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Are motivating reasons normative reasons?

Updated: May 27, 2022

I've been re-reading Alan Millar's "Reasons for Action and Instrumental Rationality," and in the chapter he distinguishes between motivating and normative reasons.

For the sake of discussion, let me outline the definitions of each kind of reason. I will use Millar's definitions (p. 114 of Reason and Nature, edited by Bermudez and Millar).

Motivating reason - reasons which move an agent to act and are therefore reasons by reference to which the action can be explained.

Normative reason - reasons which provide the agent who has them with a justification for the action in question.

Is there such a clear distinction between motivating and normative reasons for action? Anyone who holds the view that the two aren't clearly distinguishable is likely undertaking an instrumental or calculative approach to practical reasoning. What we ought to do should be informed by what we want to do. For a comparison, try Michael Smith's work, especially his classic paper "The Humean Theory of Motivation" (Mind, 1987).

Like Smith, I'd like to try to argue that the two cannot be easily distinguished. Motivating reasons just are normative reasons. All of your practical reasoning must be means-end reasoning because thinking about what to do, with only beliefs and desires, will be instrumental (means-end) thinking and you have to think about what to do using only beliefs and desires. Some have called this the gears-of-the-mind argument.

If a reason moves one to act, then that reason is normative for the agent. For example, Smith goes to the grocery store because he wants eggs. The grocery store usually carries eggs. So Smith's is justified to go to the grocery store for eggs. His justification for thinking the grocery store carries eggs moves him to act, that is for him to go the grocery store. The motivating reason is the normative reason.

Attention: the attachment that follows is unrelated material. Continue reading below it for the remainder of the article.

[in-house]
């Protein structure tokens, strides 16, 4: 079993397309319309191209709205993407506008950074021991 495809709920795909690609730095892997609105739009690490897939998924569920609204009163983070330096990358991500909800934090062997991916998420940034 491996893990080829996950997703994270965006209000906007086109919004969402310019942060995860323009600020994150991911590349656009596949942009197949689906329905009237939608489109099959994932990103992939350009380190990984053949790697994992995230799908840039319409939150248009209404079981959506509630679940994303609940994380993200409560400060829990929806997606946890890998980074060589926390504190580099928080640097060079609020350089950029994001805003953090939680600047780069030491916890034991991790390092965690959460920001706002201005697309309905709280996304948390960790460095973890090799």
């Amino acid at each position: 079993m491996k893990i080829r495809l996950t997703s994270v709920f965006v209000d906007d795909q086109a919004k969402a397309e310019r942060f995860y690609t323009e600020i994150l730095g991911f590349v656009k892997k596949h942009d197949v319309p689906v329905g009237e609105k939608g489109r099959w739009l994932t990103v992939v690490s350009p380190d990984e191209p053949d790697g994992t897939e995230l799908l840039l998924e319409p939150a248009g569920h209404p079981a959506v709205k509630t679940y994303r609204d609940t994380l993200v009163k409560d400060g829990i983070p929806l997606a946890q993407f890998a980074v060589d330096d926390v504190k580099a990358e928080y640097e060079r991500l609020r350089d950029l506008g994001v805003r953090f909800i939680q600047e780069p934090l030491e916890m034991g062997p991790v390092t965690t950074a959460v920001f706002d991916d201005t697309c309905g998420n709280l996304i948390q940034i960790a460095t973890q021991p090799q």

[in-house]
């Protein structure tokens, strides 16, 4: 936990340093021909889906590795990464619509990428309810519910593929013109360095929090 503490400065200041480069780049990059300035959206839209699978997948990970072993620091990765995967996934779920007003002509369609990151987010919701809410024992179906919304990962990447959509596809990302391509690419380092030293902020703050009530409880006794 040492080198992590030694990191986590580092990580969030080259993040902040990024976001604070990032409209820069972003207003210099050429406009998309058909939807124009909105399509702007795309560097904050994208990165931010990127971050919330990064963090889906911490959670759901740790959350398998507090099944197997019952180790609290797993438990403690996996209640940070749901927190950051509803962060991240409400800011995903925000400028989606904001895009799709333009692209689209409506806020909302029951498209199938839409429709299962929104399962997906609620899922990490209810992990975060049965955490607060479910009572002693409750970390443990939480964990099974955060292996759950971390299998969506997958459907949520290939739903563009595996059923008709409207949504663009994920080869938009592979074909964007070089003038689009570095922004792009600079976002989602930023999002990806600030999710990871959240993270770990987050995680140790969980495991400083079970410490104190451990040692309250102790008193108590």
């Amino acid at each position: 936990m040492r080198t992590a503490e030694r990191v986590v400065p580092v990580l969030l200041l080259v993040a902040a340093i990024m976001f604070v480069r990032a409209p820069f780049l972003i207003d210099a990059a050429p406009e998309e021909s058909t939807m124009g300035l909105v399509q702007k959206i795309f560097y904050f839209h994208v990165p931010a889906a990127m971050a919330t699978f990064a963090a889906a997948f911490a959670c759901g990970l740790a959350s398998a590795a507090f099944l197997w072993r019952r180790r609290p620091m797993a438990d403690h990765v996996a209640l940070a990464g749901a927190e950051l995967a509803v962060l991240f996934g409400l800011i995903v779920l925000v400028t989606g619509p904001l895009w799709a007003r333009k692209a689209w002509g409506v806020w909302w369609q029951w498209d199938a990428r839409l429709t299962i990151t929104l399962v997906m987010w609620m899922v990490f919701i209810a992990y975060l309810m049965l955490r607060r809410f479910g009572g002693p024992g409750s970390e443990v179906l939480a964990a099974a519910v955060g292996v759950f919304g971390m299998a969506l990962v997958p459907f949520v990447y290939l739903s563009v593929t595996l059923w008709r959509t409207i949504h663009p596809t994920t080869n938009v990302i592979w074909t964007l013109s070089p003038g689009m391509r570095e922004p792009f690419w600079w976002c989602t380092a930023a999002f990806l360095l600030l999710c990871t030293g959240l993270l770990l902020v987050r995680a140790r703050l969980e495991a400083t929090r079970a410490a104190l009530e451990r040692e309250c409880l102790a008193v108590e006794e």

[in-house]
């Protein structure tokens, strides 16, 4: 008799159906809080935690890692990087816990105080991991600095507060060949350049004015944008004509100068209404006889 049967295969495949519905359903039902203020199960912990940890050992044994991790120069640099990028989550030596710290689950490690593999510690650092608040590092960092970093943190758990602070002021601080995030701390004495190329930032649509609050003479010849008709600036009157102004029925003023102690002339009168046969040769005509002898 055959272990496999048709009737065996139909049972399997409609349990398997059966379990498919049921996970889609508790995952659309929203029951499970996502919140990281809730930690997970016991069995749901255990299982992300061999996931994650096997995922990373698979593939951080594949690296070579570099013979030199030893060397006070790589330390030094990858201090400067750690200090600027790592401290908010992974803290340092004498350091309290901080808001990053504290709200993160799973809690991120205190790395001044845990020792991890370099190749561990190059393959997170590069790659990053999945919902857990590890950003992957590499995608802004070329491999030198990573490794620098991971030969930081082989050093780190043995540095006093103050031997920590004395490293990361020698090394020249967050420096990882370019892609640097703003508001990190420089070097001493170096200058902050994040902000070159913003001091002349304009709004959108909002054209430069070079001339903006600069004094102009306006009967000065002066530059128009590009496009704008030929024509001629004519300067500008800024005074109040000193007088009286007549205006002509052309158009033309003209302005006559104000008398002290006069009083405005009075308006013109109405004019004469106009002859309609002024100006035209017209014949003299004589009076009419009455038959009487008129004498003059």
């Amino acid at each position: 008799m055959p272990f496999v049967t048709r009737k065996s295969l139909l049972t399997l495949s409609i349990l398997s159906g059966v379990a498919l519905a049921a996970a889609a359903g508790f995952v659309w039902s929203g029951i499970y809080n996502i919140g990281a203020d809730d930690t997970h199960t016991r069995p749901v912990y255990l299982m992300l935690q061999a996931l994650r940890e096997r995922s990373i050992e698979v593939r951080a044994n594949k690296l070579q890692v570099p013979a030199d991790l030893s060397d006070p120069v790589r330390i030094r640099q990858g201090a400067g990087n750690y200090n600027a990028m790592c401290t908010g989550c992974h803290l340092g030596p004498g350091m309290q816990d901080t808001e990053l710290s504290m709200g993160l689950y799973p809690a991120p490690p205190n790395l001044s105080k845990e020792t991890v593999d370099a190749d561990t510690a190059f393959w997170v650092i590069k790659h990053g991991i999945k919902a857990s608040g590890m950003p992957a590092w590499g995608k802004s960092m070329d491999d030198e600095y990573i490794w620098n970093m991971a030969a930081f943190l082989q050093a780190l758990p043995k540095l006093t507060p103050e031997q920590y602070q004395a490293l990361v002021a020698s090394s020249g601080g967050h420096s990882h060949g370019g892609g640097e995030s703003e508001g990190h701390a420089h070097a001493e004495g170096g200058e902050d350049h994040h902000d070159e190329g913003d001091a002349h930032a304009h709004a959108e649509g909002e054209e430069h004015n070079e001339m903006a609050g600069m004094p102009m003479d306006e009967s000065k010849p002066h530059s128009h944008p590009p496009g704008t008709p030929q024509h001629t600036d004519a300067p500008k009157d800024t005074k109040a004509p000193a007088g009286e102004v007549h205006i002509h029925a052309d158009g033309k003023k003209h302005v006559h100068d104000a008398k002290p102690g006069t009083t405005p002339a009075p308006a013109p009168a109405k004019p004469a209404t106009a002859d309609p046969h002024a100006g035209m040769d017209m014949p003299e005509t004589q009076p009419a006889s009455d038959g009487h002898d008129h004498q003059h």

In the background, there is an argument that shows a motivating reason for action consists of a desire and the belief that the action would bring about the satisfaction of that desire. Motivating reasons are teleological explanations. They tell you what an action is for; they are reasons that explain actions. What an action is for is a goal. Having a motivating reason is, among other things, having a goal. Learning that the world is not as the content of your goal specifies is not enough for giving up that goal, but rather puts pressure on you to change the world. Having a goal is being in a state with which the world must fit. Being in a state with which the world must fit is desiring. Having a motivating reason is, among other things, having a desire. The other things required for having a motivating reason are means-end beliefs linking the desire to the action it's a reason for.

I would never contend that this is always the way it is. Sometimes motivating reasons are not normative. For example, my desire for an ice cream may move me to go in any number of directions without being able to fulfill my desire. In fact, one possible criticism of Smith's argument for motivating reasons of action has to be that actions don't bottom-out in a desire. For example, suppose a driver asks herself, "why are you putting the key in the ignition?" "To start the engine." The action doesn't bottom out in a desire. You explain one action (putting the key in the ignition) by placing it as a part of another action (starting the engine). This naive rationalisation of one's actions is in contrast with the more sophisticated rationalisation given in Smith's analysis (i.e., I want to start the engine). So, when you think you've got a reason for action that seems to bottom out in a desire, what you've really got is a naive ratioanalisation in which motivating reasons don't figure at all.

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